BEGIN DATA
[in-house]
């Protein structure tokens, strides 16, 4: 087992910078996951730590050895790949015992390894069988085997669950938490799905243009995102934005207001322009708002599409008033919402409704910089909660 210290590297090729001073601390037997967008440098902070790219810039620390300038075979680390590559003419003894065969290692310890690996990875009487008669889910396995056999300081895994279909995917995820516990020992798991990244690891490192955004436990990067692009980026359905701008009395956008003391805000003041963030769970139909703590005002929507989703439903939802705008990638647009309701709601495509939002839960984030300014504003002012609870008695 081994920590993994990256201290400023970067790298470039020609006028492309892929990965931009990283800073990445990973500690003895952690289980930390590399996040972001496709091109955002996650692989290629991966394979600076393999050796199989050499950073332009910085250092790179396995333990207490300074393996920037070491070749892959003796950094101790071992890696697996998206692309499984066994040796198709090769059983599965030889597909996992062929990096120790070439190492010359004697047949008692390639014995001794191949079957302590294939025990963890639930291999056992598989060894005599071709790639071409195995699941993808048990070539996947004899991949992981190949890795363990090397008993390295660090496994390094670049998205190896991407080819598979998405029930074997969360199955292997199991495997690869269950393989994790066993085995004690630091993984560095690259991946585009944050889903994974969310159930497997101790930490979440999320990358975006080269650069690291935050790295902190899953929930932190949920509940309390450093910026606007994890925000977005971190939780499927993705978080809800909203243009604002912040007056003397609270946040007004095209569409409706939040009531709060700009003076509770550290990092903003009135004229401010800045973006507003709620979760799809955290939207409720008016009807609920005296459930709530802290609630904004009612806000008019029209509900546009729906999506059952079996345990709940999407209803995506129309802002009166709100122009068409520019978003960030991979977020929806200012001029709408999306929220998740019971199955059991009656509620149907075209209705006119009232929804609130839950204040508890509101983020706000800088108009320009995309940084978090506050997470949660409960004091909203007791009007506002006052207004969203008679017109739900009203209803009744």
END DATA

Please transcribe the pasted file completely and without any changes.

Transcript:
[in-house]
């Protein structure tokens, strides 16, 4: 087992910078996951730590050895790949015992390894069988085997669950938490799905243009995102934005207001322009708002599409008033919402409704910089909660 210290590297090729001073601390037997967008440098902070790219810039620390300038075979680390590559003419003894065969290692310890690996990875009487008669889910396995056999300081895994279909995917995820516990020992798991990244690891490192955004436990990067692009980026359905701008009395956008003391805000003041963030769970139909703590005002929507989703439903939802705008990638647009309701709601495509939002839960984030300014504003002012609870008695 081994920590993994990256201290400023970067790298470039020609006028492309892929990965931009990283800073990445990973500690003895952690289980930390590399996040972001496709091109955002996650692989290629991966394979600076393999050796199989050499950073332009910085250092790179396995333990207490300074393996920037070491070749892959003796950094101790071992890696697996998206692309499984066994040796198709090769059983599965030889597909996992062929990096120790070439190492010359004697047949008692390639014995001794191949079957302590294939025990963890639930291999056992598989060894005599071709790639071409195995699941993808048990070539996947004899991949992981190949890795363990090397008993390295660090496994390094670049998205190896991407080819598979998405029930074997969360199955292997199991495997690869269950393989994790066993085995004690630091993984560095690259991946585009944050889903994974969310159930497997101790930490979440999320990358975006080269650069690291935050790295902190899953929930932190949920509940309390450093910026606007994890925000977005971190939780499927993705978080809800909203243009604002912040007056003397609270946040007004095209569409409706939040009531709060700009003076509770550290990092903003009135004229401010800045973006507003709620979760799809955290939207409720008016009807609920005296459930709530802290609630904004009612806000008019029209509900546009729906999506059952079996345990709940999407209803995506129309802002009166709100122009068409520019978003960030991979977020929806200012001029709408999306929220998740019971199955059991009656509620149907075209209705006119009232929804609130839950204040508890509101983020706000800088108009320009995309940084978090506050997470949660409960004091909203007791009007506002006052207004969203008679017109739900009203209803009744």